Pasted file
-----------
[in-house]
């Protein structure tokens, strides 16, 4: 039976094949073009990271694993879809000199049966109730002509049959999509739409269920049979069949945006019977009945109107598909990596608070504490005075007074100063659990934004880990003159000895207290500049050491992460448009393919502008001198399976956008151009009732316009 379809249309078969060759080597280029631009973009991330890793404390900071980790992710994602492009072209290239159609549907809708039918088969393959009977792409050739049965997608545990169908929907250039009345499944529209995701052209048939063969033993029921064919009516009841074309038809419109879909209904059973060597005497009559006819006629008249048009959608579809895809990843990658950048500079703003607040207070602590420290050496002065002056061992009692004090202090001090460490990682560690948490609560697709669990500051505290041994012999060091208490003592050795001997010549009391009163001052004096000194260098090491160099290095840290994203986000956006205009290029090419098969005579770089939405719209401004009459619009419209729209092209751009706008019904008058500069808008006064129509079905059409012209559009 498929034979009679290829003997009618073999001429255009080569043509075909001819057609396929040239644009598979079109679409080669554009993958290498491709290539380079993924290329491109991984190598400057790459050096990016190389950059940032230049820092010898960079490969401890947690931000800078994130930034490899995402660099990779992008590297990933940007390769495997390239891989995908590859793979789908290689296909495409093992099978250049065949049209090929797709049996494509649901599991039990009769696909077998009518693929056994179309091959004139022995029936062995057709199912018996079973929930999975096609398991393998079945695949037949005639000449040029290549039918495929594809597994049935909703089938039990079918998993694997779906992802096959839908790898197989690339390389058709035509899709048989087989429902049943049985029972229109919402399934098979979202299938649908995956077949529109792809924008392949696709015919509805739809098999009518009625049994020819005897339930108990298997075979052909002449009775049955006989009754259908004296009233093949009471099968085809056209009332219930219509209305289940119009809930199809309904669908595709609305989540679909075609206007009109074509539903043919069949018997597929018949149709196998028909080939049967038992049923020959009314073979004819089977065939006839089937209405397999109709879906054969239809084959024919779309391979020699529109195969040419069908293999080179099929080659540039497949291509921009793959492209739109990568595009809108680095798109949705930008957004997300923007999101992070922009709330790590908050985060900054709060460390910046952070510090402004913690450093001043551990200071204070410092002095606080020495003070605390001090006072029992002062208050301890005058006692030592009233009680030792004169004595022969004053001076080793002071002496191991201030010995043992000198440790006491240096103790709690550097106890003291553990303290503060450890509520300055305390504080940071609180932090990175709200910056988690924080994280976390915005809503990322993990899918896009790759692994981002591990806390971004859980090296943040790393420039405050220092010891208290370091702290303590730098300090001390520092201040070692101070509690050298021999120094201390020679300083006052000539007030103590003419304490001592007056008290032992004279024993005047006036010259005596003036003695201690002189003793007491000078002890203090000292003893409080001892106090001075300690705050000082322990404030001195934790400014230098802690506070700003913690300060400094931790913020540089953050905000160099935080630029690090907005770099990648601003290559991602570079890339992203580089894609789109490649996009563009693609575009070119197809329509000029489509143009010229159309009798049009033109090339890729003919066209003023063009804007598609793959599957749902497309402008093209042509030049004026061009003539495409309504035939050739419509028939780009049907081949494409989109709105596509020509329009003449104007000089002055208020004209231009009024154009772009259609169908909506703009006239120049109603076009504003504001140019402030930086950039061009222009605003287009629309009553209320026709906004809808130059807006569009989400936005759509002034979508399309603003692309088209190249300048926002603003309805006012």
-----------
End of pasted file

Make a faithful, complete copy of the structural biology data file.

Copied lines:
[in-house]
């Protein structure tokens, strides 16, 4: 039976094949073009990271694993879809000199049966109730002509049959999509739409269920049979069949945006019977009945109107598909990596608070504490005075007074100063659990934004880990003159000895207290500049050491992460448009393919502008001198399976956008151009009732316009 379809249309078969060759080597280029631009973009991330890793404390900071980790992710994602492009072209290239159609549907809708039918088969393959009977792409050739049965997608545990169908929907250039009345499944529209995701052209048939063969033993029921064919009516009841074309038809419109879909209904059973060597005497009559006819006629008249048009959608579809895809990843990658950048500079703003607040207070602590420290050496002065002056061992009692004090202090001090460490990682560690948490609560697709669990500051505290041994012999060091208490003592050795001997010549009391009163001052004096000194260098090491160099290095840290994203986000956006205009290029090419098969005579770089939405719209401004009459619009419209729209092209751009706008019904008058500069808008006064129509079905059409012209559009 498929034979009679290829003997009618073999001429255009080569043509075909001819057609396929040239644009598979079109679409080669554009993958290498491709290539380079993924290329491109991984190598400057790459050096990016190389950059940032230049820092010898960079490969401890947690931000800078994130930034490899995402660099990779992008590297990933940007390769495997390239891989995908590859793979789908290689296909495409093992099978250049065949049209090929797709049996494509649901599991039990009769696909077998009518693929056994179309091959004139022995029936062995057709199912018996079973929930999975096609398991393998079945695949037949005639000449040029290549039918495929594809597994049935909703089938039990079918998993694997779906992802096959839908790898197989690339390389058709035509899709048989087989429902049943049985029972229109919402399934098979979202299938649908995956077949529109792809924008392949696709015919509805739809098999009518009625049994020819005897339930108990298997075979052909002449009775049955006989009754259908004296009233093949009471099968085809056209009332219930219509209305289940119009809930199809309904669908595709609305989540679909075609206007009109074509539903043919069949018997597929018949149709196998028909080939049967038992049923020959009314073979004819089977065939006839089937209405397999109709879906054969239809084959024919779309391979020699529109195969040419069908293999080179099929080659540039497949291509921009793959492209739109990568595009809108680095798109949705930008957004997300923007999101992070922009709330790590908050985060900054709060460390910046952070510090402004913690450093001043551990200071204070410092002095606080020495003070605390001090006072029992002062208050301890005058006692030592009233009680030792004169004595022969004053001076080793002071002496191991201030010995043992000198440790006491240096103790709690550097106890003291553990303290503060450890509520300055305390504080940071609180932090990175709200910056988690924080994280976390915005809503990322993990899918896009790759692994981002591990806390971004859980090296943040790393420039405050220092010891208290370091702290303590730098300090001390520092201040070692101070509690050298021999120094201390020679300083006052000539007030103590003419304490001592007056008290032992004279024993005047006036010259005596003036003695201690002189003793007491000078002890203090000292003893409080001892106090001075300690705050000082322990404030001195934790400014230098802690506070700003913690300060400094931790913020540089953050905000160099935080630029690090907005770099990648601003290559991602570079890339992203580089894609789109490649996009563009693609575009070119197809329509000029489509143009010229159309009798049009033109090339890729003919066209003023063009804007598609793959599957749902497309402008093209042509030049004026061009003539495409309504035939050739419509028939780009049907081949494409989109709105596509020509329009003449104007000089002055208020004209231009009024154009772009259609169908909506703009006239120049109603076009504003504001140019402030930086950039061009222009605003287009629309009553209320026709906004809808130059807006569009989400936005759509002034979508399309603003692309088209190249300048926002603003309805006012």